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The genetic basis of alcoholism: multiple phenotypes, many genes, complex networks

Overview of attention for article published in Genome Biology (Online Edition), January 2012
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About this Attention Score

  • In the top 25% of all research outputs scored by Altmetric
  • High Attention Score compared to outputs of the same age (93rd percentile)
  • High Attention Score compared to outputs of the same age and source (91st percentile)

Mentioned by

news
1 news outlet
twitter
10 tweeters
googleplus
1 Google+ user

Citations

dimensions_citation
41 Dimensions

Readers on

mendeley
104 Mendeley
citeulike
1 CiteULike
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Title
The genetic basis of alcoholism: multiple phenotypes, many genes, complex networks
Published in
Genome Biology (Online Edition), January 2012
DOI 10.1186/gb-2012-13-2-239
Pubmed ID
Authors

Tatiana V Morozova, David Goldman, Trudy FC Mackay, Robert RH Anholt

Abstract

Alcoholism is a significant public health problem. A picture of the genetic architecture underlying alcohol-related phenotypes is emerging from genome-wide association studies and work on genetically tractable model organisms.

Twitter Demographics

The data shown below were collected from the profiles of 10 tweeters who shared this research output. Click here to find out more about how the information was compiled.

Mendeley readers

The data shown below were compiled from readership statistics for 104 Mendeley readers of this research output. Click here to see the associated Mendeley record.

Geographical breakdown

Country Count As %
United States 5 5%
Germany 2 2%
Sweden 1 <1%
Mexico 1 <1%
Canada 1 <1%
Unknown 94 90%

Demographic breakdown

Readers by professional status Count As %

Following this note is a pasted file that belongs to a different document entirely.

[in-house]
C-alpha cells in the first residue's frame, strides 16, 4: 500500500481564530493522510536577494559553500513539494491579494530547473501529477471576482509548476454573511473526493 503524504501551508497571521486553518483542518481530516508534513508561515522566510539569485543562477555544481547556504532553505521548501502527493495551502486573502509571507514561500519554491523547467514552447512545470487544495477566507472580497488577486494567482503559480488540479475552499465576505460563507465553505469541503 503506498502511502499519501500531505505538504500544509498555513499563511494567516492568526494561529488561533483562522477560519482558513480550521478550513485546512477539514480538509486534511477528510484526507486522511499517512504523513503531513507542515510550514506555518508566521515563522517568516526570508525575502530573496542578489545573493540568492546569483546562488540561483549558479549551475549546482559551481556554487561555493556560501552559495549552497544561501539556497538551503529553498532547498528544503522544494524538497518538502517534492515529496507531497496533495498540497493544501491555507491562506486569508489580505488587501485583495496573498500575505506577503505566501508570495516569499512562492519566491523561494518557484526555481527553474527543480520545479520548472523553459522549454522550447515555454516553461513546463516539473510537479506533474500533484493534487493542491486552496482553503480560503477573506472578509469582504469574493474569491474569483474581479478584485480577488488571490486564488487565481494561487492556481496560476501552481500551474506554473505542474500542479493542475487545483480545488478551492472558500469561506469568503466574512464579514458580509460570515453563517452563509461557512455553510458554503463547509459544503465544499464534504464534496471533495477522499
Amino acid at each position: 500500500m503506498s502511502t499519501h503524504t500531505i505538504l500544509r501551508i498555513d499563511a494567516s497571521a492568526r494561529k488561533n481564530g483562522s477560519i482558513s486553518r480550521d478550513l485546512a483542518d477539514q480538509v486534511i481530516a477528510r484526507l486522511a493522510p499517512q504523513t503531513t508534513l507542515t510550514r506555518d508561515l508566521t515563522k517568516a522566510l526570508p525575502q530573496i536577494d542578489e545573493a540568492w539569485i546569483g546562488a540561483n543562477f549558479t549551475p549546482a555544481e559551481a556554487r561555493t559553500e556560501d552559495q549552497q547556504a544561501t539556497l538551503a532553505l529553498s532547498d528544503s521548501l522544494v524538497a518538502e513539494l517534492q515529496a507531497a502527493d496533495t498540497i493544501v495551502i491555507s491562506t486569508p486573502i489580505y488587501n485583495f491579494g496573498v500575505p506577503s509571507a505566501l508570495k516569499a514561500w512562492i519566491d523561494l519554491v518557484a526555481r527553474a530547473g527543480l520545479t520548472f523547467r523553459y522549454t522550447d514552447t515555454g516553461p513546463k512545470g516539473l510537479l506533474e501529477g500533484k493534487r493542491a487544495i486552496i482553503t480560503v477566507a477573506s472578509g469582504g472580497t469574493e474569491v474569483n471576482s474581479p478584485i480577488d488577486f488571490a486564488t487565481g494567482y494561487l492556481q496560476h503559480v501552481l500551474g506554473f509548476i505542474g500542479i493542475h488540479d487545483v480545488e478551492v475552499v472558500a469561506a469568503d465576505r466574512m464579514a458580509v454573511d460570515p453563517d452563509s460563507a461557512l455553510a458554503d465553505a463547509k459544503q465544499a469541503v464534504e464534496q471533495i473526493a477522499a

Student > Bachelor 20 19%
Researcher 20 19%
Student > Ph. D. Student 18 17%
Professor > Associate Professor 10 10%
Student > Master 8 8%
Other 21 20%
Unknown 7 7%
Readers by discipline Count As %
Agricultural and Biological Sciences 44 42%
Medicine and Dentistry 17 16%
Biochemistry, Genetics and Molecular Biology 10 10%
Psychology 9 9%
Neuroscience 3 3%
Other 13 13%
Unknown 8 8%

Attention Score in Context

This research output has an Altmetric Attention Score of 19. This is our high-level measure of the quality and quantity of online attention that it has received. This Attention Score, as well as the ranking and number of research outputs shown below, was calculated when the research output was last mentioned on 13 July 2017.
All research outputs
#1,376,630
of 19,911,970 outputs
Outputs from Genome Biology (Online Edition)
#1,319
of 3,887 outputs
Outputs of similar age
#8,213
of 136,750 outputs
Outputs of similar age from Genome Biology (Online Edition)
#2
of 12 outputs
Altmetric has tracked 19,911,970 research outputs across all sources so far. Compared to these this one has done particularly well and is in the 93rd percentile: it's in the top 10% of all research outputs ever tracked by Altmetric.
So far Altmetric has tracked 3,887 research outputs from this source. They typically receive a lot more attention than average, with a mean Attention Score of 26.9. This one has gotten more attention than average, scoring higher than 65% of its peers.
Older research outputs will score higher simply because they've had more time to accumulate mentions. To account for age we can compare this Altmetric Attention Score to the 136,750 tracked outputs that were published within six weeks on either side of this one in any source. This one has done particularly well, scoring higher than 93% of its contemporaries.
We're also able to compare this research output to 12 others from the same source and published within six weeks on either side of this one. This one has done particularly well, scoring higher than 91% of its contemporaries.